BUT, if you show initial goodwill and flexibility and divide the work meaningfully, this is a nonissue and production keeps moving smoothly. Essentially, you’re frontloading all the serious negotiation so you don’t waste time midway through the contract trying to figure out how to price additional work. This really saves enormous amounts of time later if the workload increases or decreases, or if the contract is split up into separate invoiceable segments.
3) Roll a preset revision number into the per-asset cost, then price out extra revisions as a separate percentage of that.
Defining an acceptable number of revisions in the beginning of a contract is crucial. I like the number three as a safe buffer built into the cost of each individual asset or chunk of work. If more than three revisions are needed, I’ll pay an agreed-upon percentage. If 50% of the asset has to be reworked, I’ll pay 50% of the cost of the original asset. If 25%, then 25%. If the asset has to be COMPLETELY redone, however, that’s a different issue. I *always* include provisions detailing when a “revision” turns into a completely new asset, and who eats the cost of that rework. I’ll explain…
Iterations are ultimately a useful metric for determining whether process improvements need to be made. If I spec things out properly, explain them well, and I pick the right contractors, I shouldn’t need to revise anything more than twice. Period. If I’ve failed to spec something out well and that creates extra revisions beyond what we’ve specified initially, I’ll revise the spec, then pay the contractor the agreed-upon amount of rework, and I eat the cost of my mistake. If I suck, why should my contractor have to pay for it? They did exactly what I asked, nothing more.
Think of it like this: Imagine your boss comes to your desk at your salaried job and tells you “Yeah, you did all that work I asked you for, but I actually don’t know what I want, and I still don’t, but I’m not going to pay you this month.” A *lot* of managers treat external artists this way and see nothing wrong with it. Don’t be that guy.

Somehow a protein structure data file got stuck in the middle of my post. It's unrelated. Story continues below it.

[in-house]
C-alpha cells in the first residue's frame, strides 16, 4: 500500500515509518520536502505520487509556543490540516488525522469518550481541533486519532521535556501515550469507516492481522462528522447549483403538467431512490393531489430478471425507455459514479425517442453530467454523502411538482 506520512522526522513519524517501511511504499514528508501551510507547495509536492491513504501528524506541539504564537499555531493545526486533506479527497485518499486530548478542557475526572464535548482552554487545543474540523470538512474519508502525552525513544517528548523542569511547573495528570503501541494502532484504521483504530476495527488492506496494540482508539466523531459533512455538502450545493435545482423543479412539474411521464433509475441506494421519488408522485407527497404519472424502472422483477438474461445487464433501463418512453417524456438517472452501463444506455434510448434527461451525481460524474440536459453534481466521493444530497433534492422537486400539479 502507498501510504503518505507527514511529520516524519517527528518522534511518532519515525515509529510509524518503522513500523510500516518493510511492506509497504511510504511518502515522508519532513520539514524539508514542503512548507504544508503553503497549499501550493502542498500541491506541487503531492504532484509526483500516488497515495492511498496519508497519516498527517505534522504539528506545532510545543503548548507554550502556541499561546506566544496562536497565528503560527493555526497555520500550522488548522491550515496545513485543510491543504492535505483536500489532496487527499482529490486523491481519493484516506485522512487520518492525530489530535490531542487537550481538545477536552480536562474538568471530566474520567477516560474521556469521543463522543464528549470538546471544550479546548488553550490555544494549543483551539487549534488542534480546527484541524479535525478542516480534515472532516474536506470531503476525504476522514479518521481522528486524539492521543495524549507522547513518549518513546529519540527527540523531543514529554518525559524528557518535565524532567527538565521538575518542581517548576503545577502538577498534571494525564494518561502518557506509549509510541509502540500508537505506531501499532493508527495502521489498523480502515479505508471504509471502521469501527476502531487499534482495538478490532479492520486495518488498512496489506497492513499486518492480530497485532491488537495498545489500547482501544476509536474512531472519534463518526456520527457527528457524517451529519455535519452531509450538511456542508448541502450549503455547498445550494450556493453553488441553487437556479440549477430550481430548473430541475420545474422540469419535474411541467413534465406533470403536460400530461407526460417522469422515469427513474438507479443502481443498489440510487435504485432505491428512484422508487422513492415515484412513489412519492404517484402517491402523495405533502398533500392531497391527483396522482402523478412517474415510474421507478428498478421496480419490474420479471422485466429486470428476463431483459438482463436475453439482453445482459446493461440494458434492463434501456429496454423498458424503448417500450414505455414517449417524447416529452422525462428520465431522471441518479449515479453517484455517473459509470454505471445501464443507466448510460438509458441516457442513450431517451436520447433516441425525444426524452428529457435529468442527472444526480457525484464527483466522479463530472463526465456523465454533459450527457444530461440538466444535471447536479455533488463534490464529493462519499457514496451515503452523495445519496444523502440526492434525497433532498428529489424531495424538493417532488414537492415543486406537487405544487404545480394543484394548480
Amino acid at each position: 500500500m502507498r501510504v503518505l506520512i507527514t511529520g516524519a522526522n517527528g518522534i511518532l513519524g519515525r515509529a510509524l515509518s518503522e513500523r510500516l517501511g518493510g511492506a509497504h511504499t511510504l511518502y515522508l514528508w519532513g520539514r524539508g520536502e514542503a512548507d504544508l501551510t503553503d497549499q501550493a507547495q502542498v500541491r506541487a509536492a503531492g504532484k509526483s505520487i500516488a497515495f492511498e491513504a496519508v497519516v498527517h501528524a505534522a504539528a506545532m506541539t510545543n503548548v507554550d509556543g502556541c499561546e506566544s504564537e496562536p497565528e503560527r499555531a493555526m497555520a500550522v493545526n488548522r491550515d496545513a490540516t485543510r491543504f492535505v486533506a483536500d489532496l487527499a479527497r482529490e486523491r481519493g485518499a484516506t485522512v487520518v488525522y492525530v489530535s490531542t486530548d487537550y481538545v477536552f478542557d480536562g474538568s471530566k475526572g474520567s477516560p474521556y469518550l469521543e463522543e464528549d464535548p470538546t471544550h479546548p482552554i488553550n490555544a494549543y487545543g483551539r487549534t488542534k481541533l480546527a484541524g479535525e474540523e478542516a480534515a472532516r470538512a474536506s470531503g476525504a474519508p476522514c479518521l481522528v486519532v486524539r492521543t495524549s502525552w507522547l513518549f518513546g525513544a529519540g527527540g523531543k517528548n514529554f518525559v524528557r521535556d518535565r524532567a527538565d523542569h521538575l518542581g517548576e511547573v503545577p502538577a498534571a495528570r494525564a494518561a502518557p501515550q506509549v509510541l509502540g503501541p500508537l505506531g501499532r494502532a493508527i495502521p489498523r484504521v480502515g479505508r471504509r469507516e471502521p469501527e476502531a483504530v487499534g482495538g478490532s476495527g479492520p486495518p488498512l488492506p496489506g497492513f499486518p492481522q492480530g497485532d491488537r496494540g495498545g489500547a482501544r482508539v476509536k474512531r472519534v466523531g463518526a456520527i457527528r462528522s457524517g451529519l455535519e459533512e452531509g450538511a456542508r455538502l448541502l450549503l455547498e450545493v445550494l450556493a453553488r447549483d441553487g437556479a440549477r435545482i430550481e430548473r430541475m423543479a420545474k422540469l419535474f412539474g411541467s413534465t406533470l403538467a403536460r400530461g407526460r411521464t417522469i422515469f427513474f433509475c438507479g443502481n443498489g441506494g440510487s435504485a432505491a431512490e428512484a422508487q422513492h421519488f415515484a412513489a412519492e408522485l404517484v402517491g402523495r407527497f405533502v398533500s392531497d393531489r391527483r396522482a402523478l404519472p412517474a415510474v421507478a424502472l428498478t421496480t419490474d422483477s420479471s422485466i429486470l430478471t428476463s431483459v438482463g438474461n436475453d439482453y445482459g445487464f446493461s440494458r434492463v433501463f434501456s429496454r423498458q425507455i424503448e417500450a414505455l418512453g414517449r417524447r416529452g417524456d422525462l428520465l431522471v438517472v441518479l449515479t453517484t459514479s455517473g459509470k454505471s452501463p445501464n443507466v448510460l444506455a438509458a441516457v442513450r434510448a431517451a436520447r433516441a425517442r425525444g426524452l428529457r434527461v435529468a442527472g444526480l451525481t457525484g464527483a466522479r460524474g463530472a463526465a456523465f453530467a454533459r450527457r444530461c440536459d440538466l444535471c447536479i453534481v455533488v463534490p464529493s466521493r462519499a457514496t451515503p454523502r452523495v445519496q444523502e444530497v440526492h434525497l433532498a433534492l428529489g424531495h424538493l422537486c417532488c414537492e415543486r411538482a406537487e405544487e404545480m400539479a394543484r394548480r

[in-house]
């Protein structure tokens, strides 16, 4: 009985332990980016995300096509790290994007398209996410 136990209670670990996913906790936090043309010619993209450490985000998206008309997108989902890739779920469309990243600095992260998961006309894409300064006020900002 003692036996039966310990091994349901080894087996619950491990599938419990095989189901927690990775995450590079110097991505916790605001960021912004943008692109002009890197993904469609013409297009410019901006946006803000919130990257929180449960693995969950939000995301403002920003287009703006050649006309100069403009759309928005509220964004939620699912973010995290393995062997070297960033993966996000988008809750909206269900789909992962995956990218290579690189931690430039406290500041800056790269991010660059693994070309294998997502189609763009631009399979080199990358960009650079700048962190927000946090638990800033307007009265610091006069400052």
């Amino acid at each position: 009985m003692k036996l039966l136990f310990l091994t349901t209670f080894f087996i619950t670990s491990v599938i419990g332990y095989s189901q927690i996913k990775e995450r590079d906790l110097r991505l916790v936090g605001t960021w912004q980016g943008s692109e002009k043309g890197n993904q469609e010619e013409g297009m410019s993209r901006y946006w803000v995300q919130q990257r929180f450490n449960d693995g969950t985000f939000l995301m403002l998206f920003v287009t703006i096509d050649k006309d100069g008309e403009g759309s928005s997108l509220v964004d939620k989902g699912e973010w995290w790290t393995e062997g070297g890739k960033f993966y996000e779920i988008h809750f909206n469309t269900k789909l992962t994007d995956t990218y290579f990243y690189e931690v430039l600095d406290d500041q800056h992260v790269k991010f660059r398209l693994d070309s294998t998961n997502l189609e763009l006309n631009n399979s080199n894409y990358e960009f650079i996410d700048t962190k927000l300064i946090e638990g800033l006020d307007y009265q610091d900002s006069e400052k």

Contrariwise, if my spec is good and it’s simply the contractor that’s sucking, it’s up to them to give me what I want and eat the cost. They’re not living up to their end of the bargain, which we agreed upon before we even started work. This is exactly why I preach cost flexibility and transparency up-front: it makes people more honest, less defensive and more willing to admit that they made a mistake. If they take any pride in their work and if they value my business, they’ll make it up to me. If we can’t reach a result we both agree upon, then I cut the contract short, pay them for all the completed work up to that point, half the cost of the asset they failed me on, and then I go find a new vendor.
Speccing and negotiation is actually my favorite part of the outsourcing process, because it clears away all ambiguity, it speeds up production and every stage of it is an instant and binary vetting process! If you draw them into your framework of honesty, candor, transparency and specific predetermined expectations, any deviation from that will be immediately obvious to both parties. When that happens, the only possible responses are 1) fix it or 2) break it off. There’s no ambiguity, there’s no guesswork and there’s no drama.
That’s the beautiful thing about it: Only winners and worthwhile people will be able to continue working with you. The people that aren’t essentially disqualify themselves as time goes on. And it all happens automatically, because the conditions of working with you are so transparent, open and clear that you’re never left wondering what to do when a problem arises. The key is to maintain a healthy level of self-reflection and be willing to admit that you’re wrong if you made a mistake.
If you operate by those rules long enough, everyone that isn’t worthy gets replaced and you’ll find yourself only working with extremely talented people of high moral character… automatically. 🙂
Questions, comments and criticisms welcome as always!